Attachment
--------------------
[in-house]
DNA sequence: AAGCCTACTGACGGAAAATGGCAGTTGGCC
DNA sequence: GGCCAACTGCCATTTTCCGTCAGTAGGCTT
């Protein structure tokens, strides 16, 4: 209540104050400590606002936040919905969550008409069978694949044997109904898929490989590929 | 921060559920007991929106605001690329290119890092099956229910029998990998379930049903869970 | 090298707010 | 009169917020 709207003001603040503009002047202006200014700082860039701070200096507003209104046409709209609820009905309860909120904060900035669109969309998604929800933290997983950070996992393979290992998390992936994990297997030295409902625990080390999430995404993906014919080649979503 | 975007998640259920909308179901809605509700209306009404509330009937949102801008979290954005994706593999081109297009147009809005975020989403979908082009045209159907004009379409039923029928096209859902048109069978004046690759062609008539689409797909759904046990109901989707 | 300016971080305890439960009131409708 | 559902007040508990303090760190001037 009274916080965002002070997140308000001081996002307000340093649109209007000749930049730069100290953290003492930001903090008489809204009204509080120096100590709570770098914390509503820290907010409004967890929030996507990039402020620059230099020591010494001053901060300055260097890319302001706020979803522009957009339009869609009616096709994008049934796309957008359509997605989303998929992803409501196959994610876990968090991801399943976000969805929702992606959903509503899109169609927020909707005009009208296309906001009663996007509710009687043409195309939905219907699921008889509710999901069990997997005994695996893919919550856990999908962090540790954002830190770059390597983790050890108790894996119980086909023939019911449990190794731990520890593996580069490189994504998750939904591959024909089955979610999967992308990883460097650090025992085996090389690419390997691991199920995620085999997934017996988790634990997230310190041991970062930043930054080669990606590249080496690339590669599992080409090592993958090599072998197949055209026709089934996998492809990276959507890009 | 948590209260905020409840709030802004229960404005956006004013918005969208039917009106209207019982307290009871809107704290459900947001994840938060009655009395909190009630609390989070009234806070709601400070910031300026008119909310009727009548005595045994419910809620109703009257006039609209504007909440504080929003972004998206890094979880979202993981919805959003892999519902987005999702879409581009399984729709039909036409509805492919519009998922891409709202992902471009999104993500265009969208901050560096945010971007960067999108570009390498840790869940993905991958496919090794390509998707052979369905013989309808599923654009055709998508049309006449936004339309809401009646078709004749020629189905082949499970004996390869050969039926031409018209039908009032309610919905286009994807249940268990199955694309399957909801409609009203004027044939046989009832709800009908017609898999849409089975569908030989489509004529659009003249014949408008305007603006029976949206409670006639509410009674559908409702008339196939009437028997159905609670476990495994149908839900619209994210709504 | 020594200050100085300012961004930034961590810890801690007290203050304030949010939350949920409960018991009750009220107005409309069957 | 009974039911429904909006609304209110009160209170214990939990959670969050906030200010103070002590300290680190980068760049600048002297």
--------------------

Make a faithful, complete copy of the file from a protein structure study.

[in-house]
DNA sequence: AAGCCTACTGACGGAAAATGGCAGTTGGCC
DNA sequence: GGCCAACTGCCATTTTCCGTCAGTAGGCTT
């Protein structure tokens, strides 16, 4: 209540104050400590606002936040919905969550008409069978694949044997109904898929490989590929 | 921060559920007991929106605001690329290119890092099956229910029998990998379930049903869970 | 090298707010 | 009169917020 709207003001603040503009002047202006200014700082860039701070200096507003209104046409709209609820009905309860909120904060900035669109969309998604929800933290997983950070996992393979290992998390992936994990297997030295409902625990080390999430995404993906014919080649979503 | 975007998640259920909308179901809605509700209306009404509330009937949102801008979290954005994706593999081109297009147009809005975020989403979908082009045209159907004009379409039923029928096209859902048109069978004046690759062609008539689409797909759904046990109901989707 | 300016971080305890439960009131409708 | 559902007040508990303090760190001037 009274916080965002002070997140308000001081996002307000340093649109209007000749930049730069100290953290003492930001903090008489809204009204509080120096100590709570770098914390509503820290907010409004967890929030996507990039402020620059230099020591010494001053901060300055260097890319302001706020979803522009957009339009869609009616096709994008049934796309957008359509997605989303998929992803409501196959994610876990968090991801399943976000969805929702992606959903509503899109169609927020909707005009009208296309906001009663996007509710009687043409195309939905219907699921008889509710999901069990997997005994695996893919919550856990999908962090540790954002830190770059390597983790050890108790894996119980086909023939019911449990190794731990520890593996580069490189994504998750939904591959024909089955979610999967992308990883460097650090025992085996090389690419390997691991199920995620085999997934017996988790634990997230310190041991970062930043930054080669990606590249080496690339590669599992080409090592993958090599072998197949055209026709089934996998492809990276959507890009 | 948590209260905020409840709030802004229960404005956006004013918005969208039917009106209207019982307290009871809107704290459900947001994840938060009655009395909190009630609390989070009234806070709601400070910031300026008119909310009727009548005595045994419910809620109703009257006039609209504007909440504080929003972004998206890094979880979202993981919805959003892999519902987005999702879409581009399984729709039909036409509805492919519009998922891409709202992902471009999104993500265009969208901050560096945010971007960067999108570009390498840790869940993905991958496919090794390509998707052979369905013989309808599923654009055709998508049309006449936004339309809401009646078709004749020629189905082949499970004996390869050969039926031409018209039908009032309610919905286009994807249940268990199955694309399957909801409609009203004027044939046989009832709800009908017609898999849409089975569908030989489509004529659009003249014949408008305007603006029976949206409670006639509410009674559908409702008339196939009437028997159905609670476990495994149908839900619209994210709504 | 020594200050100085300012961004930034961590810890801690007290203050304030949010939350949920409960018991009750009220107005409309069957 | 009974039911429904909006609304209110009160209170214990939990959670969050906030200010103070002590300290680190980068760049600048002297």